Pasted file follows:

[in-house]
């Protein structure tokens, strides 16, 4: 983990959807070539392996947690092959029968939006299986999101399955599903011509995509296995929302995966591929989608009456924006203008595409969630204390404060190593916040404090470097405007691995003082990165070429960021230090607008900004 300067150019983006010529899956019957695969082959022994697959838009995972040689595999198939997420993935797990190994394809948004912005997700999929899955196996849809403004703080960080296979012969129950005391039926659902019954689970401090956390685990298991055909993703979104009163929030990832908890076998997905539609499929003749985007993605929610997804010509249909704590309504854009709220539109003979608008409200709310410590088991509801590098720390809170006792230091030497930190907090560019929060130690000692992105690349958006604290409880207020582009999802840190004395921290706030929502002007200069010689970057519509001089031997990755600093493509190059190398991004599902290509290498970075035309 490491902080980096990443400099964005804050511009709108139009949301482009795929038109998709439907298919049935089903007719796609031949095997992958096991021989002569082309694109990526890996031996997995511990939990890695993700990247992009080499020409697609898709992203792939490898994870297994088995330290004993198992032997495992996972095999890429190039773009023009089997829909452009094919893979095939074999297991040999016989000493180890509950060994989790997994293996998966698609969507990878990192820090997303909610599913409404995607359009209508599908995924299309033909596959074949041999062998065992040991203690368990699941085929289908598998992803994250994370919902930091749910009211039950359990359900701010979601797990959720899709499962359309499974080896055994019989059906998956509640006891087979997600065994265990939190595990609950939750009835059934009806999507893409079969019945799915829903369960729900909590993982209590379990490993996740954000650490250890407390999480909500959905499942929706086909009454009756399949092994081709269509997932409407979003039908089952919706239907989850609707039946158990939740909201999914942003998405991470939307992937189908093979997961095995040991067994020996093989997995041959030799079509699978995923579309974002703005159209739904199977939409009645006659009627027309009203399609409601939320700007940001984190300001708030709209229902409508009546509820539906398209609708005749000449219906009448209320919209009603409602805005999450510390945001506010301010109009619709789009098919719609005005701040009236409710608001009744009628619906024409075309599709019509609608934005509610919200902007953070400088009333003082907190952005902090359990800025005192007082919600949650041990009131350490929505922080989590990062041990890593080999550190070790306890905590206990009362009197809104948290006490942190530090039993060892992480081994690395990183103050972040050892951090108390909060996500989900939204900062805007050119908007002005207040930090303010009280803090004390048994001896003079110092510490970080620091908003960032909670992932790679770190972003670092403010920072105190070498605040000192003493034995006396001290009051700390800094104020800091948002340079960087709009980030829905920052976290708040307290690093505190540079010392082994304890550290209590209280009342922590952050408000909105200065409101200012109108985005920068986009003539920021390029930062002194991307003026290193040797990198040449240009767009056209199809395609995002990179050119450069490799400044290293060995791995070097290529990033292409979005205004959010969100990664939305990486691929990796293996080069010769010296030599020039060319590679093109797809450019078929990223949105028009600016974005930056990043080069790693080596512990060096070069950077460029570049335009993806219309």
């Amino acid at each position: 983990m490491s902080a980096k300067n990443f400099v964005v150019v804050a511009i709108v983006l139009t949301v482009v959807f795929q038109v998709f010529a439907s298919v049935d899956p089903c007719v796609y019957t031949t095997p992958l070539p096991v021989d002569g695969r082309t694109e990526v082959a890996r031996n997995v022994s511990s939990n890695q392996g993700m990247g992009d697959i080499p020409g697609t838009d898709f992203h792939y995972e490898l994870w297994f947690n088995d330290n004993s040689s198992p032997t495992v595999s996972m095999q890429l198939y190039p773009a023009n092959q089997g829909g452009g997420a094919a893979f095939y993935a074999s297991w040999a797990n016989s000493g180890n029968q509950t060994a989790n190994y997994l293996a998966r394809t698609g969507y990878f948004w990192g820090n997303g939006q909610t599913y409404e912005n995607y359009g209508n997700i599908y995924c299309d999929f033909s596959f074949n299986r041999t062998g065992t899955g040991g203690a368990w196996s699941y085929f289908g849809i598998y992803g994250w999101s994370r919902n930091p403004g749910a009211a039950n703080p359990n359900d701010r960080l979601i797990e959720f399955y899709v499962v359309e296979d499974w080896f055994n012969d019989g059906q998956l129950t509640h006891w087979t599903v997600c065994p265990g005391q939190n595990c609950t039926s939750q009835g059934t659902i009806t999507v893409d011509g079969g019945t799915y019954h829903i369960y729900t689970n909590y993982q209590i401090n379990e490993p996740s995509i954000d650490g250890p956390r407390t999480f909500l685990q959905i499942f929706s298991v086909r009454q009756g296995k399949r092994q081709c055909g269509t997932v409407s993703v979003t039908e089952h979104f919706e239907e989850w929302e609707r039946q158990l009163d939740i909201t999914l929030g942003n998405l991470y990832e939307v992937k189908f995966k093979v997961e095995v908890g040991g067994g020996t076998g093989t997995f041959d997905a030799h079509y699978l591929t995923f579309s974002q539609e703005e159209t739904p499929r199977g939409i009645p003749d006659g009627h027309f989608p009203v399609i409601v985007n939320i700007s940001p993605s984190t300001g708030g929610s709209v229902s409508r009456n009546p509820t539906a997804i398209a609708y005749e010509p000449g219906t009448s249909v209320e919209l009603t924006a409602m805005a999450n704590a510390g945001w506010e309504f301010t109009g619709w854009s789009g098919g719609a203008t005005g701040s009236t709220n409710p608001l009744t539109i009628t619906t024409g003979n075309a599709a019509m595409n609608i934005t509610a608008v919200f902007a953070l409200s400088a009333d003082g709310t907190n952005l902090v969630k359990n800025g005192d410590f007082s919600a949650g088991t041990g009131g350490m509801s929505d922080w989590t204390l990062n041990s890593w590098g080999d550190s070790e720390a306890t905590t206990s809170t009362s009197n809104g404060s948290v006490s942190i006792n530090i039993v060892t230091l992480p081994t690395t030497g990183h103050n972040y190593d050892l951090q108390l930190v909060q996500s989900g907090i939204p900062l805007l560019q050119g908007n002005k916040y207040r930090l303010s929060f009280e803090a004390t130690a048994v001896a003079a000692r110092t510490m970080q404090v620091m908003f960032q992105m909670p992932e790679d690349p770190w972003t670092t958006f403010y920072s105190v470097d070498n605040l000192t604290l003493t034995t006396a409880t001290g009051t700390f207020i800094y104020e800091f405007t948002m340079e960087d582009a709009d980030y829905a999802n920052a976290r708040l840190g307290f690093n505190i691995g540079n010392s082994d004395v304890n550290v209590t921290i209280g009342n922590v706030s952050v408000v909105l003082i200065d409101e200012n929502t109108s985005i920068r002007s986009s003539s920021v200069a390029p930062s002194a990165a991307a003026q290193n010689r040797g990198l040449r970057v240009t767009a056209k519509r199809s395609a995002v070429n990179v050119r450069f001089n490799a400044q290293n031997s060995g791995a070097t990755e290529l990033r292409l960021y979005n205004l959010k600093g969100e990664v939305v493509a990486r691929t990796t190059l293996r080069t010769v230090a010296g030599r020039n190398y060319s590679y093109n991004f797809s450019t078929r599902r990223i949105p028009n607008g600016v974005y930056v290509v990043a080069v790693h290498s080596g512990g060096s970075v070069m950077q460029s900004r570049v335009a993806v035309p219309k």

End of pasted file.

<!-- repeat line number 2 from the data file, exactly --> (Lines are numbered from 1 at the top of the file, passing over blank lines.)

């Protein structure tokens, strides 16, 4: 983990959807070539392996947690092959029968939006299986999101399955599903011509995509296995929302995966591929989608009456924006203008595409969630204390404060190593916040404090470097405007691995003082990165070429960021230090607008900004 300067150019983006010529899956019957695969082959022994697959838009995972040689595999198939997420993935797990190994394809948004912005997700999929899955196996849809403004703080960080296979012969129950005391039926659902019954689970401090956390685990298991055909993703979104009163929030990832908890076998997905539609499929003749985007993605929610997804010509249909704590309504854009709220539109003979608008409200709310410590088991509801590098720390809170006792230091030497930190907090560019929060130690000692992105690349958006604290409880207020582009999802840190004395921290706030929502002007200069010689970057519509001089031997990755600093493509190059190398991004599902290509290498970075035309 490491902080980096990443400099964005804050511009709108139009949301482009795929038109998709439907298919049935089903007719796609031949095997992958096991021989002569082309694109990526890996031996997995511990939990890695993700990247992009080499020409697609898709992203792939490898994870297994088995330290004993198992032997495992996972095999890429190039773009023009089997829909452009094919893979095939074999297991040999016989000493180890509950060994989790997994293996998966698609969507990878990192820090997303909610599913409404995607359009209508599908995924299309033909596959074949041999062998065992040991203690368990699941085929289908598998992803994250994370919902930091749910009211039950359990359900701010979601797990959720899709499962359309499974080896055994019989059906998956509640006891087979997600065994265990939190595990609950939750009835059934009806999507893409079969019945799915829903369960729900909590993982209590379990490993996740954000650490250890407390999480909500959905499942929706086909009454009756399949092994081709269509997932409407979003039908089952919706239907989850609707039946158990939740909201999914942003998405991470939307992937189908093979997961095995040991067994020996093989997995041959030799079509699978995923579309974002703005159209739904199977939409009645006659009627027309009203399609409601939320700007940001984190300001708030709209229902409508009546509820539906398209609708005749000449219906009448209320919209009603409602805005999450510390945001506010301010109009619709789009098919719609005005701040009236409710608001009744009628619906024409075309599709019509609608934005509610919200902007953070400088009333003082907190952005902090359990800025005192007082919600949650041990009131350490929505922080989590990062041990890593080999550190070790306890905590206990009362009197809104948290006490942190530090039993060892992480081994690395990183103050972040050892951090108390909060996500989900939204900062805007050119908007002005207040930090303010009280803090004390048994001896003079110092510490970080620091908003960032909670992932790679770190972003670092403010920072105190070498605040000192003493034995006396001290009051700390800094104020800091948002340079960087709009980030829905920052976290708040307290690093505190540079010392082994304890550290209590209280009342922590952050408000909105200065409101200012109108985005920068986009003539920021390029930062002194991307003026290193040797990198040449240009767009056209199809395609995002990179050119450069490799400044290293060995791995070097290529990033292409979005205004959010969100990664939305990486691929990796293996080069010769010296030599020039060319590679093109797809450019078929990223949105028009600016974005930056990043080069790693080596512990060096070069950077460029570049335009993806219309």